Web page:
||Direct/delayed response project : future effects of long-term sulfur deposition on stream chemistry in the Mid-Appalachian Region of the Eastern United States /
Church, M. R. ;
Shaffer, P. W. ;
Thornton, K. W. ;
Cassell, D. L. ;
Liff, C. I.
||Corvallis Environmental Research Lab., OR. ;ManTech Environmental Technology, Inc., Corvallis, OR. ;FTN Associates, Little Rock, AR. ;Oak Ridge National Lab., TN. ;Pacific Northwest Forest and Range Experiment Station, Corvallis, OR. Forestry Sciences Lab.
||U.S. Environmental Protection Agency, Office of Environmental Processes and Effects Research,
Sulphur deposits--Environmental aspects--East (U.S.) ;
Sulphur deposits--Environmental aspects--Appalachian Region
Water chemistry ;
Water pollution ;
Surface waters ;
Air water interactions ;
Long term effects ;
Statistical analysis ;
Mathematical models ;
Direct/Delayed Response Project ;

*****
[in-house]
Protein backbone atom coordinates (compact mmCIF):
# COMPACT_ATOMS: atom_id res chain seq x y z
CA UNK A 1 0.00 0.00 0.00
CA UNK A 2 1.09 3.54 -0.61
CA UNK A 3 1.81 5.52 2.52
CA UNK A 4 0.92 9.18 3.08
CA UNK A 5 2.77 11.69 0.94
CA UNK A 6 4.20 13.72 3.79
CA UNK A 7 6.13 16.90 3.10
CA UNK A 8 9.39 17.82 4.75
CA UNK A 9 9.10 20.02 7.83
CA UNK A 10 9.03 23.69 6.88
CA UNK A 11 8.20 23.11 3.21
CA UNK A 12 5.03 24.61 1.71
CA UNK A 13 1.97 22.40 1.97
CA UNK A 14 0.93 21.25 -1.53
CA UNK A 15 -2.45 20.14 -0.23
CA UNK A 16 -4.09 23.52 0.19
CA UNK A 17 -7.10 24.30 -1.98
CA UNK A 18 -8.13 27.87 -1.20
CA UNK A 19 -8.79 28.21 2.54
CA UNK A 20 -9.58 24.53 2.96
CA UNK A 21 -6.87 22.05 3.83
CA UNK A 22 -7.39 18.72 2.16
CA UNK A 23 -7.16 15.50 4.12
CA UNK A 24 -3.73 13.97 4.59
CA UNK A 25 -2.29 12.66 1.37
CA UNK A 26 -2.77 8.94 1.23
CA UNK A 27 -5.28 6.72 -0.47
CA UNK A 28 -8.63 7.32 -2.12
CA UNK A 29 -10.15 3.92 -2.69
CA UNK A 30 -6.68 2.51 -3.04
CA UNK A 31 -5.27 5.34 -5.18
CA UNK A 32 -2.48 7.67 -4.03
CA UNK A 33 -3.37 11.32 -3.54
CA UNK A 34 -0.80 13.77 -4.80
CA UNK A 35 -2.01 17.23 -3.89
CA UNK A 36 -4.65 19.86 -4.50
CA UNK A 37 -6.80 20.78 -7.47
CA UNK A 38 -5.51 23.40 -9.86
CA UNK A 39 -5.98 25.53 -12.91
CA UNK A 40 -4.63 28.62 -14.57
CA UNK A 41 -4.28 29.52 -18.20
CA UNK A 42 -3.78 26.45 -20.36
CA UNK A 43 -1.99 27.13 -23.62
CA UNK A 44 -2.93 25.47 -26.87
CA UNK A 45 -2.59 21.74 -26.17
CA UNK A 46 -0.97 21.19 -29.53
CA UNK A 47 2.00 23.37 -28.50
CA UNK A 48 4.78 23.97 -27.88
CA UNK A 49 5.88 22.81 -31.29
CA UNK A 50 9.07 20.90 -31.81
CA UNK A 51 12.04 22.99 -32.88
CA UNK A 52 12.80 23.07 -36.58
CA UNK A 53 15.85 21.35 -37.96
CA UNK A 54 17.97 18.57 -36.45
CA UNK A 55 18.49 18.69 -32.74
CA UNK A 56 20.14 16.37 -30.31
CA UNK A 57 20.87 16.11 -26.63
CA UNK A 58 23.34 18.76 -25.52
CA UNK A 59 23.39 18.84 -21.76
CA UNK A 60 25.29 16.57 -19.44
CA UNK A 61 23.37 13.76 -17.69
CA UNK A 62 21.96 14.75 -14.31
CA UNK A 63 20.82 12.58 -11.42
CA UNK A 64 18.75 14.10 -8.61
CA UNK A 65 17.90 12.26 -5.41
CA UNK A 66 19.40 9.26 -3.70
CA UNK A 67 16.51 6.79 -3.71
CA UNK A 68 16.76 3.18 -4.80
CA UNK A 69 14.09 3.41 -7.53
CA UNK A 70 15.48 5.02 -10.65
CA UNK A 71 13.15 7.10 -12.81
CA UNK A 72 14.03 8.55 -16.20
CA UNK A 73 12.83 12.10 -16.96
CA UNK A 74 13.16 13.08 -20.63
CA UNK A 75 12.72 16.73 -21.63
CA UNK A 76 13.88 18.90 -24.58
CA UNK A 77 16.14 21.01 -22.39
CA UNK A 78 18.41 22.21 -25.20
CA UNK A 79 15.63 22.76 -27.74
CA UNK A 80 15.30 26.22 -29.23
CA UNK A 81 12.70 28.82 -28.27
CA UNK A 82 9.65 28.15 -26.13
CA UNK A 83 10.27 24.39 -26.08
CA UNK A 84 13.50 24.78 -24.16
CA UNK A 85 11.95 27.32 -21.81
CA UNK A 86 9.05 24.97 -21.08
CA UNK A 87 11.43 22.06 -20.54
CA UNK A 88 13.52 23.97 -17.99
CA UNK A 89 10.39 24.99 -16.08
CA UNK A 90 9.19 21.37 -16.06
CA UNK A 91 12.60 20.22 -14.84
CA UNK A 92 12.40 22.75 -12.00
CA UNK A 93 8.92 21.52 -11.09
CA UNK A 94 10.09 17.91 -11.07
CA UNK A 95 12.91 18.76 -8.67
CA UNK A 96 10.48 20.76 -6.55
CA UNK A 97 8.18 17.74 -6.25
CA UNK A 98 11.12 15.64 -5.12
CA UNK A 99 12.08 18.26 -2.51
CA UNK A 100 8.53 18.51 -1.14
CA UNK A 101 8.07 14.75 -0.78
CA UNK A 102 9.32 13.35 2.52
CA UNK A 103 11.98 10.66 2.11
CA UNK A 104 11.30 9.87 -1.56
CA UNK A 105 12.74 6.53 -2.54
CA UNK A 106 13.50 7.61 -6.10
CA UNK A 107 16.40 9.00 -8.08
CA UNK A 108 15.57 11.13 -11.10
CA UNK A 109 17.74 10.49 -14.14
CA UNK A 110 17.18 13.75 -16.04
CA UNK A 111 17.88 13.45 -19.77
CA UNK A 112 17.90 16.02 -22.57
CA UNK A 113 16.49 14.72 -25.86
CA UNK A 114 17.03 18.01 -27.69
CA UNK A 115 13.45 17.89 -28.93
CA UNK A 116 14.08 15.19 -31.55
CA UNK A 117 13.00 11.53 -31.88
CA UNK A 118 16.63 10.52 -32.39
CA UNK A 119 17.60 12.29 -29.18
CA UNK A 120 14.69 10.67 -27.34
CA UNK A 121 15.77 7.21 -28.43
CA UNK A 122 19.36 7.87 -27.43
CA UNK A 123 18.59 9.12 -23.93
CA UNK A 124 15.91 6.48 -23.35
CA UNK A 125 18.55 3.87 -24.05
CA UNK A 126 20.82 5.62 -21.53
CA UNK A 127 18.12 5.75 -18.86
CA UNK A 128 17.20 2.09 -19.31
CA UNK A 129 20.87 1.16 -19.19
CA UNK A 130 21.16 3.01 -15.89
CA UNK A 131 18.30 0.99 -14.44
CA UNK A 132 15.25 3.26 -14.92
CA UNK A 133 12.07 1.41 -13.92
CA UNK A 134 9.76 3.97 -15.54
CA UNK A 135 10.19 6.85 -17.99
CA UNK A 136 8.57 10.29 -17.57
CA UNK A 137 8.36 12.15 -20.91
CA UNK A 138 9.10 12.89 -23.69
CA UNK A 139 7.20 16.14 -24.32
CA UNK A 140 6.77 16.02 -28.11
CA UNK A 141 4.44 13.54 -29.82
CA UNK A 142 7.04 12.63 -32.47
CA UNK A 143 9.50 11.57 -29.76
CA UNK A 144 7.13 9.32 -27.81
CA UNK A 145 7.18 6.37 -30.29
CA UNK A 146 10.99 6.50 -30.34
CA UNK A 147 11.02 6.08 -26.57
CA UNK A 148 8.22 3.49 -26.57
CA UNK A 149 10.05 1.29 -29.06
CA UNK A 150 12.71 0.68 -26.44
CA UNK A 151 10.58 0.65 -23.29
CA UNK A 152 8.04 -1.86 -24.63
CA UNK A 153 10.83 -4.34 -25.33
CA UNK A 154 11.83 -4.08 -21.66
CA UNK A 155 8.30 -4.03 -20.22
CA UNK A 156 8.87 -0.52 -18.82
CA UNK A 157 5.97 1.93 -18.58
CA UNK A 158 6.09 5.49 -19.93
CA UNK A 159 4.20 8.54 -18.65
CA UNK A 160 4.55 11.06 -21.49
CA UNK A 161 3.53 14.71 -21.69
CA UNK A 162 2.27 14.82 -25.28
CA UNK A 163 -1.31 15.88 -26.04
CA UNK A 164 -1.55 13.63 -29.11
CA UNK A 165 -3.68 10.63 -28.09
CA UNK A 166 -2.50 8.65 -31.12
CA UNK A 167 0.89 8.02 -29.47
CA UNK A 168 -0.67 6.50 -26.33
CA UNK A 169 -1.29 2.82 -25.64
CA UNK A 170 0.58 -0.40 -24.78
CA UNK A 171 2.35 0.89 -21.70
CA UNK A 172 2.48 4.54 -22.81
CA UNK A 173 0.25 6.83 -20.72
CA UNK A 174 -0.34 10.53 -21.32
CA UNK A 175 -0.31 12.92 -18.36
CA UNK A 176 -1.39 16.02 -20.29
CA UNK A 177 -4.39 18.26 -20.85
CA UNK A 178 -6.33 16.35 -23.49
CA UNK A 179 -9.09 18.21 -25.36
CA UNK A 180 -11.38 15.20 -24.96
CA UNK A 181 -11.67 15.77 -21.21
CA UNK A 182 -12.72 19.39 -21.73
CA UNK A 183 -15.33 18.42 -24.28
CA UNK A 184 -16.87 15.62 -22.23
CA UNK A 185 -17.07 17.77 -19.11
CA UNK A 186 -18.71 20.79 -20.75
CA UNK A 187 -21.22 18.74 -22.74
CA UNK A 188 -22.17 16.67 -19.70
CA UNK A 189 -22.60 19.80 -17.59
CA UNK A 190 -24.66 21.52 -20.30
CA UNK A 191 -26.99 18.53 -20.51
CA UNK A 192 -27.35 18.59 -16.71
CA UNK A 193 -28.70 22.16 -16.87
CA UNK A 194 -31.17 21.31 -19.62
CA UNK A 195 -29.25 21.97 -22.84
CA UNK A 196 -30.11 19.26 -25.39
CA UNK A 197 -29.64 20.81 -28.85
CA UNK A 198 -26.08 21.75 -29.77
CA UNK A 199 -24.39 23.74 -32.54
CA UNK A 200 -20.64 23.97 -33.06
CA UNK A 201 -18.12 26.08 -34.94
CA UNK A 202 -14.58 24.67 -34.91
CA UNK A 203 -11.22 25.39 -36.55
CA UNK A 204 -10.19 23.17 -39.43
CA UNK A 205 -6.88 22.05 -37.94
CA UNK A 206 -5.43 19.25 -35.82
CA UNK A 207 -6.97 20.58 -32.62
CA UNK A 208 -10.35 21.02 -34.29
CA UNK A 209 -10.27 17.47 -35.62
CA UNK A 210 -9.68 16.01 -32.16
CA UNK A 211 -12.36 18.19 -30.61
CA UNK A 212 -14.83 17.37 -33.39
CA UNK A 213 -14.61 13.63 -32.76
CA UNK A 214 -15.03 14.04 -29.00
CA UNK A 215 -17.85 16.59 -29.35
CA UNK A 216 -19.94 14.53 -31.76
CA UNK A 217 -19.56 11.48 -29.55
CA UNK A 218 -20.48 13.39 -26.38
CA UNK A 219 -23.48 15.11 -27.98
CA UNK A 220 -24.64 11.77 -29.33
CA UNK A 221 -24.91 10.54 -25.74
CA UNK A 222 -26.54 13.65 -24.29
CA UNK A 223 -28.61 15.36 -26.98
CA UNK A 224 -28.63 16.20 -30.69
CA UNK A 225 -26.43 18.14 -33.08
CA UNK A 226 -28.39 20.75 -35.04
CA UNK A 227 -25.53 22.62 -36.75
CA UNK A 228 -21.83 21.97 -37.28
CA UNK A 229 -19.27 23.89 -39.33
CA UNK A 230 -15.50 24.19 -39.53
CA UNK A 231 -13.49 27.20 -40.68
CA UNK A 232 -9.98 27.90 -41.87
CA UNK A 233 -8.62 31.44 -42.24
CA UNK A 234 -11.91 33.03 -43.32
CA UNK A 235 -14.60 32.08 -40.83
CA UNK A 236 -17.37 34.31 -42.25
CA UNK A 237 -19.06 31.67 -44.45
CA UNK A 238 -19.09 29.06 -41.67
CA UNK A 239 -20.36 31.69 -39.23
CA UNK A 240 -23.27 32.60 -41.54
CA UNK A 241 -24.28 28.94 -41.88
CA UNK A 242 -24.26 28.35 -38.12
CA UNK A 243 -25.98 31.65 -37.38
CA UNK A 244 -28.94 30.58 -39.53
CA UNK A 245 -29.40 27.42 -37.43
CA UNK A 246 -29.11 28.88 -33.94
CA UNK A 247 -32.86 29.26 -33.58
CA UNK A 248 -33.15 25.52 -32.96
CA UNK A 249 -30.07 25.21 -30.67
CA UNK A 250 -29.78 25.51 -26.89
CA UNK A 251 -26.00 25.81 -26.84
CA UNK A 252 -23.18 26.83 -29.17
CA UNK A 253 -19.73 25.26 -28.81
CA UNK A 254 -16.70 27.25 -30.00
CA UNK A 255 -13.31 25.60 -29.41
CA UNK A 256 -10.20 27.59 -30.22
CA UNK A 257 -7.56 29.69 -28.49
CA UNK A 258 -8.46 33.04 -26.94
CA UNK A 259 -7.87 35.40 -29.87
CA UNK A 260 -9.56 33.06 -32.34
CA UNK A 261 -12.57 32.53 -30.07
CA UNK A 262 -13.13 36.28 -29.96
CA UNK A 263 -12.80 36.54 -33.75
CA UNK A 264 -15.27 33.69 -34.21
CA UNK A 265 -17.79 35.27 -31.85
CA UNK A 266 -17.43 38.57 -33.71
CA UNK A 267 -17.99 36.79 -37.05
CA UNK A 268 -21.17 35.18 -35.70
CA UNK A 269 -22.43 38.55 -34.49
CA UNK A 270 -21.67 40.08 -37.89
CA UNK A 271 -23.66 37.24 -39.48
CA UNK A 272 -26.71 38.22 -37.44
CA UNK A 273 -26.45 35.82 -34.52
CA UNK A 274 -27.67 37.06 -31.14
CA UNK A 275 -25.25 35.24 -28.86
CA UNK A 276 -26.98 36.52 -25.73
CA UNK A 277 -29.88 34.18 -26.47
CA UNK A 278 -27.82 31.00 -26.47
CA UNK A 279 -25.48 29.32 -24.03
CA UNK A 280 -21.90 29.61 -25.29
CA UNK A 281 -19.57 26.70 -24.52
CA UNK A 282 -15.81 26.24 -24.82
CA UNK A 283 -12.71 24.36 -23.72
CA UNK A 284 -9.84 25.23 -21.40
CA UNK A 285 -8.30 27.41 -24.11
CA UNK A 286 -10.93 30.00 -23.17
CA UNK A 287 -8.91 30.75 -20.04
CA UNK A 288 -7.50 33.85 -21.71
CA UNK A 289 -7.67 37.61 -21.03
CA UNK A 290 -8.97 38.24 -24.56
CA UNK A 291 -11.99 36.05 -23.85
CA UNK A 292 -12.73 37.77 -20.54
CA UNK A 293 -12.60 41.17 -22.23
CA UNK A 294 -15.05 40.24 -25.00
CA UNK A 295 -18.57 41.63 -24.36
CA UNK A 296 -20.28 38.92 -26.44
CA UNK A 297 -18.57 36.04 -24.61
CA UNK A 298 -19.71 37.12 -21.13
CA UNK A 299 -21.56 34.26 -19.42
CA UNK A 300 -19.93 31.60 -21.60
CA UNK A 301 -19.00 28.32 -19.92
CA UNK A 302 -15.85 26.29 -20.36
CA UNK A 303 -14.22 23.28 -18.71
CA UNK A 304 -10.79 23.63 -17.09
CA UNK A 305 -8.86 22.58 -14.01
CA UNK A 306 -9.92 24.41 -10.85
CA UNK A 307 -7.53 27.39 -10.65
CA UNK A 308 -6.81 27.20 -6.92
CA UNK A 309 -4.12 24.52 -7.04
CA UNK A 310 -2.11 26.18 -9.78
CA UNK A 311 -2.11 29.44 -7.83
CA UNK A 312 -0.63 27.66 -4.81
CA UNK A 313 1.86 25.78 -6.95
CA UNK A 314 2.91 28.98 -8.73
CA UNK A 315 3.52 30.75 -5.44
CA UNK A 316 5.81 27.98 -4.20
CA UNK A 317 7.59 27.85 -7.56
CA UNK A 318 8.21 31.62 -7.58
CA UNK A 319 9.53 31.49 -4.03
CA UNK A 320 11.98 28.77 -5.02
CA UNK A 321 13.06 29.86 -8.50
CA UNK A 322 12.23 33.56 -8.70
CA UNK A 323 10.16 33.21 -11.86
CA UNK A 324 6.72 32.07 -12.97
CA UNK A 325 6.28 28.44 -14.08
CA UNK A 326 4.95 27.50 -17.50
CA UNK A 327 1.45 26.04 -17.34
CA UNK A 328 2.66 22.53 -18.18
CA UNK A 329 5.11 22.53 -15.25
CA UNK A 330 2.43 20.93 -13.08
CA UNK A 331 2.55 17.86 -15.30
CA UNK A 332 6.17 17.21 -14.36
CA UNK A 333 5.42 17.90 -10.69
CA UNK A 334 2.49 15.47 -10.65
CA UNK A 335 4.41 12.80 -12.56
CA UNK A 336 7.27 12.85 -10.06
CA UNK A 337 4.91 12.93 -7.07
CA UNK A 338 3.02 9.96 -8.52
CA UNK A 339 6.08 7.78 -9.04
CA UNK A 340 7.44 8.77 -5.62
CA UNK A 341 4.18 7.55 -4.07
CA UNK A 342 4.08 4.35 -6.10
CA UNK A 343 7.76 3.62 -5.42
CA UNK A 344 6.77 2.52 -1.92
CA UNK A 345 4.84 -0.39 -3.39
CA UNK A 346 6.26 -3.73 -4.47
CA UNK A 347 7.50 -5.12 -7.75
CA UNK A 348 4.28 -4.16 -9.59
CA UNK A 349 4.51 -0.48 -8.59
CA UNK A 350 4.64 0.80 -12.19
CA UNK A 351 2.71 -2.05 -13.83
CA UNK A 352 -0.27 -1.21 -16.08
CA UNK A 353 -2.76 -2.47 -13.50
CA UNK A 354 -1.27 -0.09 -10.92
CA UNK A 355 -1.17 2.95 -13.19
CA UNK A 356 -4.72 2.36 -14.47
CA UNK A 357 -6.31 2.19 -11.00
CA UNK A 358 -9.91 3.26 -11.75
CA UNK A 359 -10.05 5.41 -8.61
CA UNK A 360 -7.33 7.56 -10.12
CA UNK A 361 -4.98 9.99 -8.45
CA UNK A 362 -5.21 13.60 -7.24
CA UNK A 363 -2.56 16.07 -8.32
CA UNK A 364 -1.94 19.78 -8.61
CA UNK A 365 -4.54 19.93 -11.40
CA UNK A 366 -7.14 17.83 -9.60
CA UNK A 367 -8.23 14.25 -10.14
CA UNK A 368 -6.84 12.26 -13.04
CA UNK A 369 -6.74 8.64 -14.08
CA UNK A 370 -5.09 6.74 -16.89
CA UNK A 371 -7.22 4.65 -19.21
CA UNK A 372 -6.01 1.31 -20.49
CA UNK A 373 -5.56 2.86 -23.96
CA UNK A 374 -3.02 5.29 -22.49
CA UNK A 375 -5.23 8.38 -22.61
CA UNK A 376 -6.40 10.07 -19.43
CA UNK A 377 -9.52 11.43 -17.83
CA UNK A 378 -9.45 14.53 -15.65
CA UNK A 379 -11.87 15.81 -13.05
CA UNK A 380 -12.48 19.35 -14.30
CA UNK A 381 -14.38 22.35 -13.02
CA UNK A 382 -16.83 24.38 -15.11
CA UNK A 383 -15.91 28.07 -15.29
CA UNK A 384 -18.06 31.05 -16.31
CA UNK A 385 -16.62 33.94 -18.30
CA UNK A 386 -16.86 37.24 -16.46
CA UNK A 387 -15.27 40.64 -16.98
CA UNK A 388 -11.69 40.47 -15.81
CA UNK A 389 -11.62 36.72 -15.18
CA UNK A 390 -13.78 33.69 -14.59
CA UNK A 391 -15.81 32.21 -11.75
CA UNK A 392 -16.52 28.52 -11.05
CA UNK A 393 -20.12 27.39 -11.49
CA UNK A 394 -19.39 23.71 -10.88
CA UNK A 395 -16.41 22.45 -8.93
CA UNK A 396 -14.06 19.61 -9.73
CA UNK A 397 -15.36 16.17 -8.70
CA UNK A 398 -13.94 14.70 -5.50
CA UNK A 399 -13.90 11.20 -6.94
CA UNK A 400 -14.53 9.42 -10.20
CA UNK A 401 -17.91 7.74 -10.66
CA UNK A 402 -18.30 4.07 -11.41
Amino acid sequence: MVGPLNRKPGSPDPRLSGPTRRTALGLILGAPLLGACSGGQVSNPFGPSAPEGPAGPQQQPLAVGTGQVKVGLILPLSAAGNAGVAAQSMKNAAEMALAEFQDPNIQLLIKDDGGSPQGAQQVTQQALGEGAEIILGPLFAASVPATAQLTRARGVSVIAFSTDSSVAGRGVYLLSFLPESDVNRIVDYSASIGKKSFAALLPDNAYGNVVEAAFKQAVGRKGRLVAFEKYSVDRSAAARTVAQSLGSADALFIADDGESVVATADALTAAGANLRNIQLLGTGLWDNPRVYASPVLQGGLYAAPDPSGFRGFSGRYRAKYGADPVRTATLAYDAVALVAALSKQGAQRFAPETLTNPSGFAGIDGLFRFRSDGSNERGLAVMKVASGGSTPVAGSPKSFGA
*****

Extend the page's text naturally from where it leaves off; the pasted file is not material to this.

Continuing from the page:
Appalachian Mountain Region(United States) ;
Eastern Region(United States)
||Most EPA libraries have a fiche copy filed under the call number shown. Check with individual libraries about paper copy.
||xxiv, 384 p. : ill. ; 28 cm.
The report clearly indicates the potential for current and future adverse effects of sulfur deposition on stream chemistry in the Mid-Appalachian Region. Results of the work indicate that the Mid-Appalachian Region is in a period of transition. Some watersheds still maintain the ability to retain sulfur and thus buffer (at least temporarily) against continued deposition, whereas others have essentially lost the ability to retain (on a net anual basis) atmospherically deposited sulfur. These latter watersheds appear predominatly in the geographic area that receives the greatest levels of sulfur deposition, thus supporting the hypothesis that high levels of deposition have led to the status of decreased retention. The combined results of the report, when compared to the results of the prior final report on Northeast lakes and streams of the Southern Blue Ridge Province, indicate that the Mid-Appalachian Region is the area of the Eastern United States most likely to be experiencing the most notable increases in the effects of atmospheric sulfur deposition.
"EPA/600/R-92/186." "September 1992." Includes bibliographic references (p.333-354).